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I am a little confused proving this theorem (for $p$-forms on $M^n$, $M^n$ is a smooth manifold): $L_X\cdot i_Y-i_Y\cdot L_X=i_{[X,Y]}$ where $X,Y$ are smooth vector fields.

Now it is clear that both sides are anti-derivations, since $L_X$ is a derivation, $i_Y$ and $i_{[X,Y]}$ are anti-derivations.

Now this reduces the problem to proving that the theorem is true for $f\in C^\infty$ and $df$ for such $f$.

It seems to me the the L.H.S is zero for both $f$ and $df$.

For $f$:

L.H.S $=0$ is trivial since $i_Y$ for any zero-form is $0$

for $df$

$$i_Y \, df=df(Y) \implies L_X(i_Y \, df)=L_X(df(Y))$$


$$L_X(df)=dL_X(f) \implies i_Y(L_X(df))=L_X(df)(Y)$$

Hence L.H.S. $=0$

Have I made an error here ?

Thanks for any help or pointers.

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I follow the first part of your question, but I think that since we have that $i_X: \Omega^{n} \to \Omega^{n-1}$ is definition of interior product, the result follows since $i_X df= f$ and since all zero-forms are trivially zero (need it for the Lie algebra) LHS vanishes. – Jaivir Baweja Jan 30 '13 at 22:58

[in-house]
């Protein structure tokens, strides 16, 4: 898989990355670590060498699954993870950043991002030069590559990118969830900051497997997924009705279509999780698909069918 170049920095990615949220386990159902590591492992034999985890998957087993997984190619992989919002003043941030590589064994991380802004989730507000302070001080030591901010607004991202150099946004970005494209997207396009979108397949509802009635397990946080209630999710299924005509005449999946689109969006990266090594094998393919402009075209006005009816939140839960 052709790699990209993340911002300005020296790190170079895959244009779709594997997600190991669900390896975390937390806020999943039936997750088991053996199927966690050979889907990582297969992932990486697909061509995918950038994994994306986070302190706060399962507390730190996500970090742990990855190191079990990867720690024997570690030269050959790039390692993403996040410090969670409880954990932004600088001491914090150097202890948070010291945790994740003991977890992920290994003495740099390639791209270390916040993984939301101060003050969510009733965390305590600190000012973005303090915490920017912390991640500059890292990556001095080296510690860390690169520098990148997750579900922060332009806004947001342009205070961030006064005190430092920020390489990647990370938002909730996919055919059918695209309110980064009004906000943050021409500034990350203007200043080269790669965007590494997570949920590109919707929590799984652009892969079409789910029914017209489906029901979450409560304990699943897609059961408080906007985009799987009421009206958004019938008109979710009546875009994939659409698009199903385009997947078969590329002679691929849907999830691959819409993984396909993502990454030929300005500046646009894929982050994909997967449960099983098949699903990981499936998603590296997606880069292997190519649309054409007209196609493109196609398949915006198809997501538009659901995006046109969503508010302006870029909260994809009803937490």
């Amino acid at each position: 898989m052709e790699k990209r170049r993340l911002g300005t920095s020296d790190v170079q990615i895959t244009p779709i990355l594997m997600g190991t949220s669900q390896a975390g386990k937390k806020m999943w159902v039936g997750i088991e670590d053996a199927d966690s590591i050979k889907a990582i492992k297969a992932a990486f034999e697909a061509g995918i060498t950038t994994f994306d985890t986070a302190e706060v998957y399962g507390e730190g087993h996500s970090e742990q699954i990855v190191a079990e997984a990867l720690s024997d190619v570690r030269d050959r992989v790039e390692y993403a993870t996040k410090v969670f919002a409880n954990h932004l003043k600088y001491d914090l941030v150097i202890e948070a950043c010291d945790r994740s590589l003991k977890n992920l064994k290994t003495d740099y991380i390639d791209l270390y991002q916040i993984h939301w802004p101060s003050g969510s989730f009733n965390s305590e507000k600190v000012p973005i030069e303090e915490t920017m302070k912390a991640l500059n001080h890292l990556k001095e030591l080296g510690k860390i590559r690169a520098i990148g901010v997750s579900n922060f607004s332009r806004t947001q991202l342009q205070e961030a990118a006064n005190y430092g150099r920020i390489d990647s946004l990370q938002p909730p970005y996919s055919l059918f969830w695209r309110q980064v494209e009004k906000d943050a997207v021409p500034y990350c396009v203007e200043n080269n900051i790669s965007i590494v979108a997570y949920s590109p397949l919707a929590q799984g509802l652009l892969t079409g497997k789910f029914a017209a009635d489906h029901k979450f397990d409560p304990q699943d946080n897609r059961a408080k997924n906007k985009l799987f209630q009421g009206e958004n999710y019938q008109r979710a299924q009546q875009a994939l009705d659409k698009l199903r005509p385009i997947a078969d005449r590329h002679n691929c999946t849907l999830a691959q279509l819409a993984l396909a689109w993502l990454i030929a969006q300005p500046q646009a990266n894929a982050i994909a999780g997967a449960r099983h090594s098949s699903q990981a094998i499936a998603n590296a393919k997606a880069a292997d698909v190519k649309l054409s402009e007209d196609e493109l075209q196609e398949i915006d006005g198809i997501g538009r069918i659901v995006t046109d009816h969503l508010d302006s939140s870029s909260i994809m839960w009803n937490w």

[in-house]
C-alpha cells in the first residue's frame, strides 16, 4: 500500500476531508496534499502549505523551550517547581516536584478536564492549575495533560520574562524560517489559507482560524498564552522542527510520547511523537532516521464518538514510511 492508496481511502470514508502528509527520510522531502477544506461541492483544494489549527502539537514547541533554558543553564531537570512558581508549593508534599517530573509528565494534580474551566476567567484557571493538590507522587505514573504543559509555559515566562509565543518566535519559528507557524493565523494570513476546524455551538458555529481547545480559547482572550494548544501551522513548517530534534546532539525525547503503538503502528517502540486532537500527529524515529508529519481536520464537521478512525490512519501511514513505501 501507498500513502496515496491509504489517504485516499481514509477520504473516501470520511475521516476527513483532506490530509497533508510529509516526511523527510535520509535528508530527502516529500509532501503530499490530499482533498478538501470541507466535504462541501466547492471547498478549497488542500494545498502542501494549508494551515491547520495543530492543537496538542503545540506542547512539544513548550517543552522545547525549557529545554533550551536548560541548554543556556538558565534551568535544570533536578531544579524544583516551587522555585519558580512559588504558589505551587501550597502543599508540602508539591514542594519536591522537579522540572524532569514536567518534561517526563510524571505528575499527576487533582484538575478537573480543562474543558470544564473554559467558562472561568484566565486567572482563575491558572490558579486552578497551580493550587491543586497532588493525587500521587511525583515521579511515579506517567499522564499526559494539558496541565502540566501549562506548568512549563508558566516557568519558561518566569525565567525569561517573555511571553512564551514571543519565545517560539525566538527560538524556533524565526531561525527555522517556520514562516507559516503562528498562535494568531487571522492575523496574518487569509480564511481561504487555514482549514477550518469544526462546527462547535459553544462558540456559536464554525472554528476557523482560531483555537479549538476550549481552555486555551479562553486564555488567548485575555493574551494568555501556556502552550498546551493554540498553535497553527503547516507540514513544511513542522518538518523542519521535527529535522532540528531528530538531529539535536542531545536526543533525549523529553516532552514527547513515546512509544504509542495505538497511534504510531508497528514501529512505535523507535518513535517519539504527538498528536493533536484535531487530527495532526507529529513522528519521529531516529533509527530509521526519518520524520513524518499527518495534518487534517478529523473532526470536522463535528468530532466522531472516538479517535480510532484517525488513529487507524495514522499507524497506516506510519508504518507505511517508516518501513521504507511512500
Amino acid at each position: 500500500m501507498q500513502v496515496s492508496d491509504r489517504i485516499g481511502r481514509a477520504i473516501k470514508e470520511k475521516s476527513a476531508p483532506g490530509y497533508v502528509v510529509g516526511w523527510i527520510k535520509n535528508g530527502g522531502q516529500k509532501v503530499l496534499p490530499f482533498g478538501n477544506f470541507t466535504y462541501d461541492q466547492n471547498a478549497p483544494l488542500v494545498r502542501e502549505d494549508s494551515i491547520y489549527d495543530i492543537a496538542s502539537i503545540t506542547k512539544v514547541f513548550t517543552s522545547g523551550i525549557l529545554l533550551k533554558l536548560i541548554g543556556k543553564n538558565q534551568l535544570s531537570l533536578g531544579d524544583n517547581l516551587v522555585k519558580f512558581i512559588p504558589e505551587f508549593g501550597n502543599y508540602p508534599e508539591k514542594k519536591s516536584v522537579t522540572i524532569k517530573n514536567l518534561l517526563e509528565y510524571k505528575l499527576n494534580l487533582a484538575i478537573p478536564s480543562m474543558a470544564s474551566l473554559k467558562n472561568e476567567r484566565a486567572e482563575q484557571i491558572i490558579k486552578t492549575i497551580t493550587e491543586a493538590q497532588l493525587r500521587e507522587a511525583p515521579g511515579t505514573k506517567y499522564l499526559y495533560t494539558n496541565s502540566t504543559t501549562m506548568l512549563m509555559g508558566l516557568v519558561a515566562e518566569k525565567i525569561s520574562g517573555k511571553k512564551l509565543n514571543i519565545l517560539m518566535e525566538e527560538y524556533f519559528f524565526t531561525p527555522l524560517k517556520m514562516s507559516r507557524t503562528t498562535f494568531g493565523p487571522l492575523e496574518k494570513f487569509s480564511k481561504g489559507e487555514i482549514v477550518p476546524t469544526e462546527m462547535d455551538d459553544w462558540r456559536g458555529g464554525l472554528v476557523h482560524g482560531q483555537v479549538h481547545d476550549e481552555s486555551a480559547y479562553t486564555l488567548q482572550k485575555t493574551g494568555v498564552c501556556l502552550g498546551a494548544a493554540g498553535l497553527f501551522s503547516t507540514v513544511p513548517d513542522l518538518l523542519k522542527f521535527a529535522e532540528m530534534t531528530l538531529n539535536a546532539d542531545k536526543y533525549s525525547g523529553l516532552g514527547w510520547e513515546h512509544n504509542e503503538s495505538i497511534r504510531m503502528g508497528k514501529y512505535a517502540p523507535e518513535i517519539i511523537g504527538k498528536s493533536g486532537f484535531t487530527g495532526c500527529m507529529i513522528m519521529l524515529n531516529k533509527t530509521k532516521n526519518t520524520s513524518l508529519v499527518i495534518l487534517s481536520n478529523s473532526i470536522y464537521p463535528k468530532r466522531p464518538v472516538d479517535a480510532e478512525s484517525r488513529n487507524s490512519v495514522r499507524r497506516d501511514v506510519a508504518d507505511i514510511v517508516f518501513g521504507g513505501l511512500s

@JaivirBaweja what makes you think that $i_X df = f$? – ZulfiqarIII Jan 30 '13 at 23:01
@nonlinearism for $f$ the rhs also vanishes, so that's good. However, $L_X( df(Y) ) \neq L_x(df)(Y)$ (the first one being the Lie derivative of the function $df(Y)$, the second one being the 1-form $L_X(df)$ evaluated at $Y$), so your second conclusion does not hold. – ZulfiqarIII Jan 30 '13 at 23:03
Why should $(L_X (df))(Y) = L_X (df(Y))$? – Eric O. Korman Jan 30 '13 at 23:38
up vote 1 down vote accepted

As per my comment, $(L_X (df))(Y) \ne L_X (df(Y))$? One way to prove what you want is to use the fact that Lie differentiation satisfies the Leibniz rule with respect to contraction: $$ L_X(df(Y)) = (L_X df)(Y) + df L_X Y = i_Y L_X(df) + i_{[X,Y]} df. $$ Subtracting off $i_Y L_X(df)$ gives the right hand side.

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Thanks Eric, I see my error. – nonlinearism Jan 31 '13 at 21:14

Here's an alternative approach to this question.

Let $\alpha$ be a $p$-form, and let $\phi_t$ be the flow along $X$. By definition $$L_X i_Y(\alpha) = \left\{ \dfrac{d}{dt}\phi_t^* (i_Y \alpha) \right\}_{t=0} = \left\{ \dfrac{d}{dt} i_{\phi_t^* Y} (\phi_t^* \alpha) \right\}_{t=0}$$ so by the chain rule and linearity of $Y \mapsto i_Y$ we find $$L_X i_Y(\alpha) = i_{ L_X Y } \alpha + i_Y L_X \alpha.$$ Since $L_X Y = [X,Y]$ this proves the claim.

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Yup, I got it, thanks! – nonlinearism Jan 31 '13 at 21:14

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